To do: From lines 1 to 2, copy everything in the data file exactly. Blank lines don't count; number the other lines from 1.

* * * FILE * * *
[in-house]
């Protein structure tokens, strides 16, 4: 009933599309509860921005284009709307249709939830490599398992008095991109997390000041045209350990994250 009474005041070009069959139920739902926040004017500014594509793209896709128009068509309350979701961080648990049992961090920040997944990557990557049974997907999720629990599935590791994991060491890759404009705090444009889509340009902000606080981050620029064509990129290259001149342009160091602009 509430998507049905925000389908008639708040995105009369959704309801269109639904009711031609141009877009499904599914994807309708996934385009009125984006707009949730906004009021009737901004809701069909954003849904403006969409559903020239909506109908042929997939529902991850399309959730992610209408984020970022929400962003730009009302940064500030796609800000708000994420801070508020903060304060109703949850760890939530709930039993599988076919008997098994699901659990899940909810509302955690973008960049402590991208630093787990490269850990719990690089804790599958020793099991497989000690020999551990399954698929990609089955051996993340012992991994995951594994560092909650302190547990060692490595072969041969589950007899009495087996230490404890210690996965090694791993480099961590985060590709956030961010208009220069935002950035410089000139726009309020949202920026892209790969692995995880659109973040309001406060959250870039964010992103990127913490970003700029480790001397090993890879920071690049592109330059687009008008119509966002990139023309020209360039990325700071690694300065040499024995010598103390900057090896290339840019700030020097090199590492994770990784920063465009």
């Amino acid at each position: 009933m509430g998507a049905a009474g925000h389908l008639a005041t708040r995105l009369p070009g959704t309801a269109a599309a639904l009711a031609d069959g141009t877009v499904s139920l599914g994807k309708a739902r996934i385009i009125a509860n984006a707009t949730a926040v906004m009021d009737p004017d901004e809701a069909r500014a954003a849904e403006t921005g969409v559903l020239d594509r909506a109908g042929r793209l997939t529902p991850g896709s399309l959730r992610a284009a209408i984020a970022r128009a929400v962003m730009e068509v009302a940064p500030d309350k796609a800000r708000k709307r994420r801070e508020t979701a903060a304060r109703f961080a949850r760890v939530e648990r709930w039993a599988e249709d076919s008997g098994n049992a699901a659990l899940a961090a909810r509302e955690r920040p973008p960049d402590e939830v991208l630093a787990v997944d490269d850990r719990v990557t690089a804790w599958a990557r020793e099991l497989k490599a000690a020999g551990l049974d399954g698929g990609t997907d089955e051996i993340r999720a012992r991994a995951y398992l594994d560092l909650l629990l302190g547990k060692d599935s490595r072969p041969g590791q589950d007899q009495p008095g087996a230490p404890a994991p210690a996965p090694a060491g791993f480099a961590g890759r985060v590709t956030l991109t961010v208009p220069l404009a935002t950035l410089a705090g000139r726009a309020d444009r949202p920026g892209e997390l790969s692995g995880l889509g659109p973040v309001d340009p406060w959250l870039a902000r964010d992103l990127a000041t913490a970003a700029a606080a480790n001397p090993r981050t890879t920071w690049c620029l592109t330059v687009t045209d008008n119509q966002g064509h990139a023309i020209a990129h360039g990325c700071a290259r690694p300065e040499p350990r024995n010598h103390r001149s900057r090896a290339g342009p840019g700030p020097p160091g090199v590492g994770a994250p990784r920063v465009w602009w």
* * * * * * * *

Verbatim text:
[in-house]
């Protein structure tokens, strides 16, 4: 009933599309509860921005284009709307249709939830490599398992008095991109997390000041045209350990994250 009474005041070009069959139920739902926040004017500014594509793209896709128009068509309350979701961080648990049992961090920040997944990557990557049974997907999720629990599935590791994991060491890759404009705090444009889509340009902000606080981050620029064509990129290259001149342009160091602009 509430998507049905925000389908008639708040995105009369959704309801269109639904009711031609141009877009499904599914994807309708996934385009009125984006707009949730906004009021009737901004809701069909954003849904403006969409559903020239909506109908042929997939529902991850399309959730992610209408984020970022929400962003730009009302940064500030796609800000708000994420801070508020903060304060109703949850760890939530709930039993599988076919008997098994699901659990899940909810509302955690973008960049402590991208630093787990490269850990719990690089804790599958020793099991497989000690020999551990399954698929990609089955051996993340012992991994995951594994560092909650302190547990060692490595072969041969589950007899009495087996230490404890210690996965090694791993480099961590985060590709956030961010208009220069935002950035410089000139726009309020949202920026892209790969692995995880659109973040309001406060959250870039964010992103990127913490970003700029480790001397090993890879920071690049592109330059687009008008119509966002990139023309020209360039990325700071690694300065040499024995010598103390900057090896290339840019700030020097090199590492994770990784920063465009």